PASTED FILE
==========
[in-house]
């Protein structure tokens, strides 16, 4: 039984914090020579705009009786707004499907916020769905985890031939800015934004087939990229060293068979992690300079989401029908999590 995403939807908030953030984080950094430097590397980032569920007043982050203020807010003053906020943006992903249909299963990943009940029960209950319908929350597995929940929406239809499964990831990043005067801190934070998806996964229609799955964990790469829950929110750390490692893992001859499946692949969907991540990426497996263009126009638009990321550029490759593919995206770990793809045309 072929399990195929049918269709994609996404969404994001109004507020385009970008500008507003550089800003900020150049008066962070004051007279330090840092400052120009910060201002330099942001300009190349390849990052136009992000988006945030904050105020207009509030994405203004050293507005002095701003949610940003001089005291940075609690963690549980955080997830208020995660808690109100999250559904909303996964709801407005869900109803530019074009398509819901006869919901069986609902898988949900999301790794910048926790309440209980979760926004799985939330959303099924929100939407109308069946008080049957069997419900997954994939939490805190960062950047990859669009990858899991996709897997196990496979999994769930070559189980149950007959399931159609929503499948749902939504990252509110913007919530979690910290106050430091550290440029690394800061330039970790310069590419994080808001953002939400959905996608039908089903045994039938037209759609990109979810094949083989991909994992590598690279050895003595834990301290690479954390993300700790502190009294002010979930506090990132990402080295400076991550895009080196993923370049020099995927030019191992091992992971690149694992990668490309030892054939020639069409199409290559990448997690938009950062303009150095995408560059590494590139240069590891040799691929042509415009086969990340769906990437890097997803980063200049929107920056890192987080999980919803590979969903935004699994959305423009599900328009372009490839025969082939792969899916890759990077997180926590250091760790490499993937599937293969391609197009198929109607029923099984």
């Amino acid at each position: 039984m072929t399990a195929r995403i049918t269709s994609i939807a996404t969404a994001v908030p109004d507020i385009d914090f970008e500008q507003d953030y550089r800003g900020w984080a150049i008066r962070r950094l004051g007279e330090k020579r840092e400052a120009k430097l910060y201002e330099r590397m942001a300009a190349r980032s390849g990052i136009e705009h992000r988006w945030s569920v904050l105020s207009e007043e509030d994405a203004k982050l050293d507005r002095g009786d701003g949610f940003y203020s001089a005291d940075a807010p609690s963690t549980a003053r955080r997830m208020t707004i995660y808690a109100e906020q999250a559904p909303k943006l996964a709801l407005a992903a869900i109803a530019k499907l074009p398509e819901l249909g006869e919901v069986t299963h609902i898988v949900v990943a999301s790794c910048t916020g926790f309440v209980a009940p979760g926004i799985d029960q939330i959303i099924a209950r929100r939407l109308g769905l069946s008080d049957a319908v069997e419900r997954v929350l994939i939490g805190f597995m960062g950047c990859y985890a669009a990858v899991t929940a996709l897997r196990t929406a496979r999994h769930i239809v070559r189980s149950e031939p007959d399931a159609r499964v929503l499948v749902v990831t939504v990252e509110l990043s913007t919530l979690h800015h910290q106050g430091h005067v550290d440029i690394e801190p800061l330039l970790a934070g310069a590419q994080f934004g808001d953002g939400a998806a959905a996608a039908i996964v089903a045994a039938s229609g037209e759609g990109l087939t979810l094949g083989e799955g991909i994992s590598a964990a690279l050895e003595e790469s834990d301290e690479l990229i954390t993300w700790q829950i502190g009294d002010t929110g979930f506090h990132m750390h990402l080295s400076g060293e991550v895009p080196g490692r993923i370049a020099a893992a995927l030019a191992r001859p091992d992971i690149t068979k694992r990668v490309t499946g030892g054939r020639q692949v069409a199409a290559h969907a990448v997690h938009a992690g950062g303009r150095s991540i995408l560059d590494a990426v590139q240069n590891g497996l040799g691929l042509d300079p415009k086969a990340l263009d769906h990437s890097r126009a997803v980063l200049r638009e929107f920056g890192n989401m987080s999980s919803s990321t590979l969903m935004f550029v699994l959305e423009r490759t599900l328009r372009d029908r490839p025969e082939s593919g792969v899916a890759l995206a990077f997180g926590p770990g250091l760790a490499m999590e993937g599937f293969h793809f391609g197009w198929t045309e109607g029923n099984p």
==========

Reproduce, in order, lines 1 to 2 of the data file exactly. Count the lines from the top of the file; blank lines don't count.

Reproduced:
[in-house]
């Protein structure tokens, strides 16, 4: 039984914090020579705009009786707004499907916020769905985890031939800015934004087939990229060293068979992690300079989401029908999590 995403939807908030953030984080950094430097590397980032569920007043982050203020807010003053906020943006992903249909299963990943009940029960209950319908929350597995929940929406239809499964990831990043005067801190934070998806996964229609799955964990790469829950929110750390490692893992001859499946692949969907991540990426497996263009126009638009990321550029490759593919995206770990793809045309 072929399990195929049918269709994609996404969404994001109004507020385009970008500008507003550089800003900020150049008066962070004051007279330090840092400052120009910060201002330099942001300009190349390849990052136009992000988006945030904050105020207009509030994405203004050293507005002095701003949610940003001089005291940075609690963690549980955080997830208020995660808690109100999250559904909303996964709801407005869900109803530019074009398509819901006869919901069986609902898988949900999301790794910048926790309440209980979760926004799985939330959303099924929100939407109308069946008080049957069997419900997954994939939490805190960062950047990859669009990858899991996709897997196990496979999994769930070559189980149950007959399931159609929503499948749902939504990252509110913007919530979690910290106050430091550290440029690394800061330039970790310069590419994080808001953002939400959905996608039908089903045994039938037209759609990109979810094949083989991909994992590598690279050895003595834990301290690479954390993300700790502190009294002010979930506090990132990402080295400076991550895009080196993923370049020099995927030019191992091992992971690149694992990668490309030892054939020639069409199409290559990448997690938009950062303009150095995408560059590494590139240069590891040799691929042509415009086969990340769906990437890097997803980063200049929107920056890192987080999980919803590979969903935004699994959305423009599900328009372009490839025969082939792969899916890759990077997180926590250091760790490499993937599937293969391609197009198929109607029923099984």